One Thing's for Sure: Apple Won't Unveil a "Tablet Computer" on Wednesday

As we stand on the eve of Apple's presumed "tablet device" announcement, enough people have been asking for my thoughts that I figured I'd finally weigh in on what I expect Steve Jobs to reveal at the Yerba Buena Center in just a few hours.

I haven't said much about the much-rumored device. For one thing, there's been plenty of chatter about it already, with as much "wild-ass guessing" as reasoned speculation, and I just plain don't like to jump into that kind of whirlwind. There are also people who spend a lot more time studying what little real information is out there, and frankly, my Asian manufacturing industry resources just aren't what they used to be.

But mostly, I think it's because I haven't cared enough about it. I don't feel a gap in my technology needs right now. My desktop and (increasingly) my laptop serve my full-bore computer needs and my iPhone serves me very well as a mobile computing device. Almost every item in my once-long wishlist has been checked off, either by improvements to the phone by Apple, or more often by ingenious apps from independent developers. (I'm writing most of this article, for instance, using a terrific app from bytesquared called Doc2, which lets me create and edit Microsoft Word-compatible documents on my iPhone. Combined with its support for Google Docs, it's a tremendously useful program.)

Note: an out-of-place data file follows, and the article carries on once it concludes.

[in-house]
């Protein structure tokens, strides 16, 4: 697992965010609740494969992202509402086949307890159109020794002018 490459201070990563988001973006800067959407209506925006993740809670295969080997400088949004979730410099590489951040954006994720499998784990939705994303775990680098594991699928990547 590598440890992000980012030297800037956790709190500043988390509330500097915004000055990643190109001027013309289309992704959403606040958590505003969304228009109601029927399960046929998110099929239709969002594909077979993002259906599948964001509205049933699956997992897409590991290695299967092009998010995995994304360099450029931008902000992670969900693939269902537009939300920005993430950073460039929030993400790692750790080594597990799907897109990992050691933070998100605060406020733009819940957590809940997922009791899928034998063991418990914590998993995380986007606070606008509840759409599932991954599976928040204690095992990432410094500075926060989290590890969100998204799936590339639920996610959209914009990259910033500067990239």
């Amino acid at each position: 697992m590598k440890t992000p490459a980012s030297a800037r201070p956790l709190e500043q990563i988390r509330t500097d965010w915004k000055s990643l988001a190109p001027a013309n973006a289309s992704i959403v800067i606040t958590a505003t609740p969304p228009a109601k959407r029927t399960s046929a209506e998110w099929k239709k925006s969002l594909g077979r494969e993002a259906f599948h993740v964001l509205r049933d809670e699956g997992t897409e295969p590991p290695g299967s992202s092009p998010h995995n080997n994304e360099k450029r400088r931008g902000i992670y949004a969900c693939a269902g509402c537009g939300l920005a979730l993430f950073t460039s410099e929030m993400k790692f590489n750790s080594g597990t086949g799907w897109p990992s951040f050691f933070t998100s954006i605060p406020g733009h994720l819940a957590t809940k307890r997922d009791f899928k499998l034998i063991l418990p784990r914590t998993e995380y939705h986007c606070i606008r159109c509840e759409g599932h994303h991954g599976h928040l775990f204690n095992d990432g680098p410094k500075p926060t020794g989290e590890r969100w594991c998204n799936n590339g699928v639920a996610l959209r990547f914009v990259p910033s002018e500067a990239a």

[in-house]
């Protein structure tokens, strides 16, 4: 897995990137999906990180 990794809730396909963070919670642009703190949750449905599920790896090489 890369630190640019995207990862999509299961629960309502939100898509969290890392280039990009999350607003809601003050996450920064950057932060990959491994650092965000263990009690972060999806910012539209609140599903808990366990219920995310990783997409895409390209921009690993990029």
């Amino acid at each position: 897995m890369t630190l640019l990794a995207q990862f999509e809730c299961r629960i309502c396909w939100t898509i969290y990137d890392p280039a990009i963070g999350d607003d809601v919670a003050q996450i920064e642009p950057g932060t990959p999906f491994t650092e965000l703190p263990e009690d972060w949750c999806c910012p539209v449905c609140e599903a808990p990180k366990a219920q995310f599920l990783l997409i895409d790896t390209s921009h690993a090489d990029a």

And that's what got me thinking. I've rarely felt there was a huge something missing in my technological life, at least just before Apple revealed a new product. Apple's magic, though, has been to invent things that you never knew you wanted, but now suddenly can't live without. That goes for the iPhone, iPod -- even the original Macintosh. And that's what I believe Apple is going to unveil tomorrow. Not a "tablet computer," certainly -- those have been around for years. And not another Kindle-like eReader -- at least not as it's primary function. I don't even believe it will be merely a bigger iPhone -- what would be the point? No, if Apple is going to get me to be willing to carry around an almost-laptop-sized device and not just take my laptop, it's got to offer me something more compelling than anything I've heard before -- not just a "cooler" laptop or more powerful iPhone, but a whole new category of multi-purpose computing device. Heck, even take out the computing part from that description. To have the mass-market appeal that Apple will insist on in order to bring a device to market (let's call the AppleTV The exception that proves the rule, shall we?), it's got to be something that isn't perceived as a "computer," just like the iPod and iPhone aren't perceived as computers.

Having said all that, let's jump onto the speculation bandwagon:

I think the rumors of a 10-inch or so screen sound like the right size for device. I'll also go along with iPhone-style physical controls: One button on the front, a rocker switch for volume control and a standard headphone jack. Ports for connectivity or removable storage? Highly unlikely, but an SD Card slot is possible for getting photos from a digital camera. Speaking of cameras, I'm looking for a front-facing iSight camera so we can finally have video iChat on the go. This may be my personal bias showing, but I think it's time. In fact, I think this is much more likely than a camera on the back for taking photos, whether it's the only camera on the device or a second one.